This thing works.

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On 1/14/2019 at 6:19 AM, Hukilau said:

When I was in my twenties, the only times I ever got seasick was when I went below while underway.  As I’ve gotten older, I’ve become more sensitive. For awhile, I would take Bonine before every outing.  I gradually weaned myself off, and now, I generally don’t t need anything.  But when I do, I use this:

Www.reliefband.com

im surprised no one has mentioned this yet.  It is FDA-approved, so unlike those terrycloth wrist bands with the little nubs, they can actually advertise that it relieves nausea.  This was originally developed to help chemo patients, and it’s made it’s way to the boating community.  

This thing works.

That deserved a few clicks on the Googlewebs:

https://www.ncbi.nlm.nih.gov/pubmed/8747609 (impressive results, I love the experiment design but wish the sample size were a bit larger, somebody's gonna need a bigger boat)

https://www.ncbi.nlm.nih.gov/pubmed/15018290 (less promising but what in the hell is "optokinetic drum rotation"?)

 

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Take mescaline, got it.

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I found this interesting...not sure how the Skipper would feel about me standing up at the shrouds while everyone is hiking on the rail, though.

https://www.abc.net.au/news/science/2017-01-11/why-do-we-get-seasick-and-how-do-we-get-sea-legs/8134890

The only time (on the small number of offshores I've done) I wasn't sick we were on split watches and not expected to hike - so I was either on deck and busy trimming, etc, or horizontal.  Getting horizontal always works for me but it doesn't seem fair if the other crew are getting hosed on the rail or they have to draw straws to see who gets to go forward  when the bow is cuddled up to a kite in a berth.  Even though they tell me they don't care as long as I keep moving to the high side.

I tell people it seems you don't know if something works (or if you just got lucky) - you only know if it doesn't, which sucks.  I have been given some Stugeron (which we can't get here) so I guess that'll be the next thing to experiment with. 

Can we even get 'proper' Sudafed here in Oz now, without having to convince a pharmacist to hand it over?  Years ago I was giving small doses to an elderly and incontinent dog on the vet's advice...got to the point I went back to the vet for an alternative because I got sick of trying to convince the pharmacist I wasn't manufacturing something more potent with it!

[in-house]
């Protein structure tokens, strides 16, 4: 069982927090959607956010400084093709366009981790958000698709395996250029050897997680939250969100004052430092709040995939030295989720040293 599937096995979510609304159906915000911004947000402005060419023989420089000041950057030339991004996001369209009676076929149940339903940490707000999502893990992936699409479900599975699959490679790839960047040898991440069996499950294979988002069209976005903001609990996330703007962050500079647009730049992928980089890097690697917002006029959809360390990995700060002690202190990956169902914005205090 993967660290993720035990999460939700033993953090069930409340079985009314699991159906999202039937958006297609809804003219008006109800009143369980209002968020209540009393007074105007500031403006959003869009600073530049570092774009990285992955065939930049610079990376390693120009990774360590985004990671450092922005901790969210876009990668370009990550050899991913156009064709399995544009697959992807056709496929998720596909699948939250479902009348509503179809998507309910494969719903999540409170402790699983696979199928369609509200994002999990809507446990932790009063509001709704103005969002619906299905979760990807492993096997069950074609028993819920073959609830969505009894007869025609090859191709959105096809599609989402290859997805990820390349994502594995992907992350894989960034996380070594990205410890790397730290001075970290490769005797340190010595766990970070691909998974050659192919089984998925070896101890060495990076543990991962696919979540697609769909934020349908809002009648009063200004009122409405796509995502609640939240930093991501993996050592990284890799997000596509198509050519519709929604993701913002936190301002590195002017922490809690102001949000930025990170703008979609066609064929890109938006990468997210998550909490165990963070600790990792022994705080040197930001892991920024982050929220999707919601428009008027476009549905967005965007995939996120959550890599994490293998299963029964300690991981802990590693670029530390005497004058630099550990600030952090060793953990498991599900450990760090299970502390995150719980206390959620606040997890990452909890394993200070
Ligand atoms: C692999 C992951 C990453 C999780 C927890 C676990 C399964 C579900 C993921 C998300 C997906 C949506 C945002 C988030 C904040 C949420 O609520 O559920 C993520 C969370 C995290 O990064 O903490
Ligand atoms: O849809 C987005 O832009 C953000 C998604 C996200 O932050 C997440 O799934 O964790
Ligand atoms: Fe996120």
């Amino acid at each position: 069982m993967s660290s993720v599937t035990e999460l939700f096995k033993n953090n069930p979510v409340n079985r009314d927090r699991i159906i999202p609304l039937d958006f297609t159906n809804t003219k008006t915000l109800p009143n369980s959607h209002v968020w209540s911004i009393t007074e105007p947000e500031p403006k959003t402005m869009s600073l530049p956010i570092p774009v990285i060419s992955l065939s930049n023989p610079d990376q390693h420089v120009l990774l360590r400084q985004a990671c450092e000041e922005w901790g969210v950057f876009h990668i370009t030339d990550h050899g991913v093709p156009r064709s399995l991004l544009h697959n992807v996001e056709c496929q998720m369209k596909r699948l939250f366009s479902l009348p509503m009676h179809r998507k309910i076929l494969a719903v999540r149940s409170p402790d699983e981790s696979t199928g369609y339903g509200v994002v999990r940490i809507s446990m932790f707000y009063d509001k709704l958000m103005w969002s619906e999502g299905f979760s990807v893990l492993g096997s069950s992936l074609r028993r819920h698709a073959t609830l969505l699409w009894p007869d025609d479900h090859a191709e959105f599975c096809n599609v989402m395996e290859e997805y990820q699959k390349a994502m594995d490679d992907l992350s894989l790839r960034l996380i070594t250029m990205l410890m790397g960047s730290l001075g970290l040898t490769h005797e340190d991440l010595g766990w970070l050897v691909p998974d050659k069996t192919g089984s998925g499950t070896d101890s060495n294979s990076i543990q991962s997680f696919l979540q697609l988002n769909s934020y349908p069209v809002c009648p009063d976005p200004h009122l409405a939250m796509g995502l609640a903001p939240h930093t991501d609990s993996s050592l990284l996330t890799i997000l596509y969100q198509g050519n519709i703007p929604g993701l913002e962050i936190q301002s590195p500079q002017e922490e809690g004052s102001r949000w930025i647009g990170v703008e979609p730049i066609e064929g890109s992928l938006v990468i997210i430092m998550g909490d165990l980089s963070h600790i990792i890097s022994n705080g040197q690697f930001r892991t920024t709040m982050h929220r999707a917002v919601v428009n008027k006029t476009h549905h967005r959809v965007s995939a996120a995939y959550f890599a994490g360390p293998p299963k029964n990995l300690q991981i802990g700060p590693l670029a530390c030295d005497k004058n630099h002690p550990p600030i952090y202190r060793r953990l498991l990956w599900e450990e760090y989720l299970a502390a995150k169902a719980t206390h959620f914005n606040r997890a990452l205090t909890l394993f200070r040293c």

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On 1/15/2019 at 12:49 AM, Hukilau said:

When I was in my twenties, the only times I ever got seasick was when I went below while underway.  As I’ve gotten older, I’ve become more sensitive. For awhile, I would take Bonine before every outing.  I gradually weaned myself off, and now, I generally don’t t need anything.  But when I do, I use this:

Www.reliefband.com

im surprised no one has mentioned this yet.  It is FDA-approved, so unlike those terrycloth wrist bands with the little nubs, they can actually advertise that it relieves nausea.  This was originally developed to help chemo patients, and it’s made it’s way to the boating community.  

This thing works.

But it's only 'splashproof'?  Might not stay dry long enough to find out if it works.  Or maybe I need to change boats.  :-)

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14 hours ago, Teener said:

That deserved a few clicks on the Googlewebs:

https://www.ncbi.nlm.nih.gov/pubmed/8747609 (impressive results, I love the experiment design but wish the sample size were a bit larger, somebody's gonna need a bigger boat)

https://www.ncbi.nlm.nih.gov/pubmed/15018290 (less promising but what in the hell is "optokinetic drum rotation"?)

 

Interesting, thanks.  I said earlier that the device was "FDA approved"; I relooked at the website and saw that it actually claims "FDA-cleared technology".  Hmmm.  Not sure what the difference is.  What I do know is that those pressure point wrist bands pointedly do not claim to or advertise that they relieve nausea; they aren't allowed to here in the good ol' US of A unless those claims have been verified in a prescribed manner.  In contrast, Reliefband does specifically advertise that it relieves motion sickness and nausea.  It even goes so far as to claim some kind of FDA benediction.  I don't know what kind of vetting it went through to be able to make these claims, but I am assuming that it either went through some kind of approval process, or they have enough scientific studies to back up their claims such that they are confident they can defend themselves if the FDA gets in their grill.  At least more confidence than the makers of those pressure point wrist bands have.

Regardless, a personal story on the Reliefband:  one night, my wife woke up, seriously nauseous from some unnamed bug.  I put the Reliefband on her wrist, and within 10 seconds, she looked at me in amazement and said the nausea was almost all gone.  She was back to sleep within a few minutes.  I don't have my reliefband anymore, as I gave it to my sister in law when she needed to get chemo treatments.  I don't think she used the band then, and although she's fine now, I never saw the band again...